Pictured left to right: Mckenzie Estep, Sharandica Midcalf, Nick Cannon, Duy Tran, and Jeydah Jenkins. Photo courtesy of Debmar-Mercury
Student loan debt has been a significant issue in the United States with Americans having owed $1.73 trillion in the second quarter of this year, according to CNBC. To play a part in mitigating such an issue, Nick Cannon, a Howard alumnus, surprised seven HBCU students Sept. 28 on “The Nick Cannon Show” by clearing all of their student loan debt.
Jeydah Jenkins of Clark Atlanta University, Marie Rattigan and Duy Tran of Florida A&M University, McKenzie Estep of Saint Augustine University, D’Angelo Colter of Texas Southern University, Sharandica Midcalf of Winston-Salem University and Christian Kornegay of North Carolina A&T State University were the seven individuals chosen to have their outstanding loan balances paid off through a scholarship provided by the United Negro College Fund and the Thurgood Marshall College Fund.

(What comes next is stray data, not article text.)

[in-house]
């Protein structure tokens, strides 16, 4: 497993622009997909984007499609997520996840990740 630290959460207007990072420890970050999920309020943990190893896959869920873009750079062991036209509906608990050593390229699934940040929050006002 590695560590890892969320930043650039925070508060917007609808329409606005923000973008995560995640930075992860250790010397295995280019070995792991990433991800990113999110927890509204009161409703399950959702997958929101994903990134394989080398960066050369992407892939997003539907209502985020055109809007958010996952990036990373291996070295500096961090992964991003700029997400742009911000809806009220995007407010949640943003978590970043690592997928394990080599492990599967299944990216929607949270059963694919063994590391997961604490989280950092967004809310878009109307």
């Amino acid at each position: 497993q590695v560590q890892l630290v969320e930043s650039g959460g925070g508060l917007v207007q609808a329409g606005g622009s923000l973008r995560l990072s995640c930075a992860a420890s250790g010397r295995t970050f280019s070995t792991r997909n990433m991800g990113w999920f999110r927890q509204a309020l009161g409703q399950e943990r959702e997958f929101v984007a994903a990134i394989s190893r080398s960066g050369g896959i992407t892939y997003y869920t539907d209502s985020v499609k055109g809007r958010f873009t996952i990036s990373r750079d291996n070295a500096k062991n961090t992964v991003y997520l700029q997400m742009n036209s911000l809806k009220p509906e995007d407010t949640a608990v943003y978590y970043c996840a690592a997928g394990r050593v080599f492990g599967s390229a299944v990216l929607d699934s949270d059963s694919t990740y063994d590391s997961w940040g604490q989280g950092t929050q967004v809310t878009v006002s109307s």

Cannon said on the segment that he was inspired by their stores and he wanted to help them out. The students and graduates will receive the money once they have graduated.
All of the students, including Midcalf, were ecstatic to be chosen for such a life-altering gift.
“It feels amazing,” Midcalf said. “It’s a pure honor to be able to inspire the underdogs of the world hiding in plain sight.”
Each student shared their stories on the show about their college experience and why they pursued going to an HBCU. They overcame issues such as learning disabilities and homelessness, all of which led them to where they are today.
Tran, a Vietnam immigrant, explained a few of his hardships and how acquiring such a reward is a relief for him in pursuit of his education.
“Many people doubted me on many occasions, and the social racism from the coronavirus pandemic really shook my life. Plus, pharmacy school itself was extremely stressful,” Tran said.
Cannon weighed in about the distress college students have about the rising price of education on the show.
“The next generation of college students are concerned that the price of their education may be a little too high,” Nick Cannon said.